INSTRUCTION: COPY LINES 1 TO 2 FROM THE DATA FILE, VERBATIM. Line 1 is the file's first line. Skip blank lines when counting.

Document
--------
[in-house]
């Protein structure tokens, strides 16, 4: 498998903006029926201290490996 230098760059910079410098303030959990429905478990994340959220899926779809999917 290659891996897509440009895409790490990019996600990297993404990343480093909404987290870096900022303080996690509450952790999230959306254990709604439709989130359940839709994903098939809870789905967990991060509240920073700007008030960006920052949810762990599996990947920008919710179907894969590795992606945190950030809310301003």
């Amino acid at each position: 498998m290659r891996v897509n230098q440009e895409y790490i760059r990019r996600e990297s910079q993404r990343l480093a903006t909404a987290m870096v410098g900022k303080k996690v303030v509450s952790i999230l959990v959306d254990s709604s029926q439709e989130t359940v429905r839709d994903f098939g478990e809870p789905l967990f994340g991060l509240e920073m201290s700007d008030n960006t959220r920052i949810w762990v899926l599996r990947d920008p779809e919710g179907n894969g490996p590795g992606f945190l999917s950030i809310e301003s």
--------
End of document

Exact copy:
[in-house]
């Protein structure tokens, strides 16, 4: 498998903006029926201290490996 230098760059910079410098303030959990429905478990994340959220899926779809999917 290659891996897509440009895409790490990019996600990297993404990343480093909404987290870096900022303080996690509450952790999230959306254990709604439709989130359940839709994903098939809870789905967990991060509240920073700007008030960006920052949810762990599996990947920008919710179907894969590795992606945190950030809310301003």